click to enlarge The great outdoors
Lincoln Memorial Garden.

Fall is a lovely time of year to be outside, moving our bodies and settling our minds. Immersing ourselves in nature is like a balm to the soul. Time spent in the great outdoors can disconnect us from the hurried and harried pace of life, giving us time to reflect on our status as biological beings. As naturalist John Muir once wrote, "Of all the paths you take in life, make sure a few of them are dirt."

Here are a few spots you can connect with nature, both in the city and a short trip away.

Adams Wildlife Sanctuary, on Springfield's northeast side, is an urban oasis for nature lovers and bird watchers. Trails wind throughout 40 acres of prairie, wetland and woods.

Carpenter Park has nearly 12 miles of trails on 434 acres bordering the Sangamon River. This park is a favorite of bird watchers, nature lovers, dog owners and families. Some trails are more rugged than others, and muddy in times of abundant rains. On Springfield's north side, the park contains the only virgin woodlands within city limits.

Across a railroad right of way from Carpenter Park is Gurgens Park, a 270-acre addition, which features rugged hiking trails that are inaccessible in times of high water as the park also functions as a flood plain.

Riverside Park has 470 acres and is located on the opposite side of the Sangamon River from Gurgens and Carpenter Park. Together Riverside, Gurgens and Carpenter Parks contain 1,174 acres of mostly forested land along the Sangamon River and all three parks are popular with mountain bikers.

Not far from Riverside Park is Riverside Stables, which offers trail rides as well as canoe and kayak rentals along the Sangamon River.

The Springfield Park District maintains five bike trails throughout the city and the area surrounding it: Bunn to Lost Bridge Trail, Interurban, Lost Bridge, Wabash and Sangamon Valley Trails. All trails are open to walkers and bikers, are paved and well-maintained and closed to motorized traffic. Most of the trails have scenic vistas with creeks, woods and prairie.

Lewis Memorial Acres is a hidden gem of Springfield, located adjacent to Lewis Memorial Christian Village on Springfield's west side. The 40 acres of woods contains many scenic trails for hiking, running and biking, with bridges over the creeks flowing through it.

Lincoln Memorial Garden, located just outside Springfield, has six interconnected trails (over five miles in length) that wind through 100 acres of restored prairies, woods and wetlands, with vistas of Lake Springfield. While most trails are wood chipped or grass, there is a paved sidewalk from the parking lot to the nature center with a new accessible trail loop. Discover the sleeping troll made by local high school students near Council Ring 1, or immerse yourself in a good book through the Story Walk installation.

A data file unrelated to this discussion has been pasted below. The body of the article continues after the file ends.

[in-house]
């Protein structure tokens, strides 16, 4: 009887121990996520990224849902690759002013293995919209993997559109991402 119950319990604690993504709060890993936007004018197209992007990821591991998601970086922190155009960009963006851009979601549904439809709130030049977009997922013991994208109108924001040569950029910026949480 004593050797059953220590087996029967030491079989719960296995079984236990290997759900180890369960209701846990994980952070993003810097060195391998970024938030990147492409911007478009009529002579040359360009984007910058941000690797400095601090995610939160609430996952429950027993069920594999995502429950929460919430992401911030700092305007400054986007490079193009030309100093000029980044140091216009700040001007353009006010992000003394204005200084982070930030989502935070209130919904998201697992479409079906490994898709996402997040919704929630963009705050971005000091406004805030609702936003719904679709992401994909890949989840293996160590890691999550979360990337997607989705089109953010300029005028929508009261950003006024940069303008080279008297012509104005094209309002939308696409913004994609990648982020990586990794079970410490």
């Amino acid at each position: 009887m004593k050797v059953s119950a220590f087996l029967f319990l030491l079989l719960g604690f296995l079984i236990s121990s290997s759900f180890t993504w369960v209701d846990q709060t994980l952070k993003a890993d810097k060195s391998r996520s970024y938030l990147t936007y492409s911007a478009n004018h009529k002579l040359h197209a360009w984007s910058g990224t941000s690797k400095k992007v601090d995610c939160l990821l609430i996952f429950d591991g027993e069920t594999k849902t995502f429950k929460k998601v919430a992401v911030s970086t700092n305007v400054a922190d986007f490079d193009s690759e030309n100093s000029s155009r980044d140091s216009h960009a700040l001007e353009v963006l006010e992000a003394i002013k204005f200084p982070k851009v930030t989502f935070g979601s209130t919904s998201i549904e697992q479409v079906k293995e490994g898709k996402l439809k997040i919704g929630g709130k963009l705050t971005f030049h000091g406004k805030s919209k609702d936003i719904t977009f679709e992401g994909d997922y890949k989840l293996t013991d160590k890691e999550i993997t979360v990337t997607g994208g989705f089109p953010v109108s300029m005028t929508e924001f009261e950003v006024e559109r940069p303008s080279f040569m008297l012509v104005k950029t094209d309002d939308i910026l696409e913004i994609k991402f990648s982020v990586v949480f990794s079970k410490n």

Lick Creek Wildlife Preserve, located on the western end of Lake Springfield, contains 340 acres of wooded hills and marshy lowlands, with a nearly five-mile out and back hiking and biking trail that intersects the Interurban Trail.

The Jim Edgar Panther Creek State Fish and Wildlife Area is a 26-square-mile tract of rolling hills near Chandlerville. There are several trails for hiking, biking and horseback riding, some with a lot of elevation changes. Some trails are more maintained than others, but ticks seem common in season, so dress appropriately. Enjoy the lakes, prairies (including a rare hill prairie), woods, creeks and hills, as well as farm fields. The area is attractive to those into bird watching, fishing, hunting, boating, picnics and archery. The blossoming sunflower fields (in season) as well as other picturesque settings make it wonderful for nature-themed photography shoots. This is also a dark sky area of central Illinois, perfect for amateur astronomers and meteor watchers.

Rock Springs Conservation Area near Decatur features nine miles of hiking and biking trails through 1,300 acres of prairie and mature forest along the Sangamon River. Nature exploration kits and fishing gear are available to borrow for free from the Nature Center, while cross-country skis and snowshoes are available for a small rental fee (in season). Bring your own canoe to float in the river, and deeply inhale the cool breeze in the five-acre pine forest. This conservation area is very kid- and dog-friendly.

A short drive southeast of Springfield is Sangchris Lake State Park, featuring archery, boating, fishing, hiking, metal detecting and both hiking and equestrian trails on 3,022 acres, with Lake Sangchris being the main attraction.

Along Salt Creek near Lincoln, the Edward R. Madigan State Fish and Wildlife Area is 974 acres of prairie and forest, containing the largest sycamore tree in the state of Illinois. Seven miles of biking/hiking trails, along with fishing and cross-country skiing are the biggest attractions of this quiet piece of nature.

No matter what type of outdoor activities you enjoy, there are plenty of places nearby to explore.  

Carey Smith revels in the grace of the natural world.

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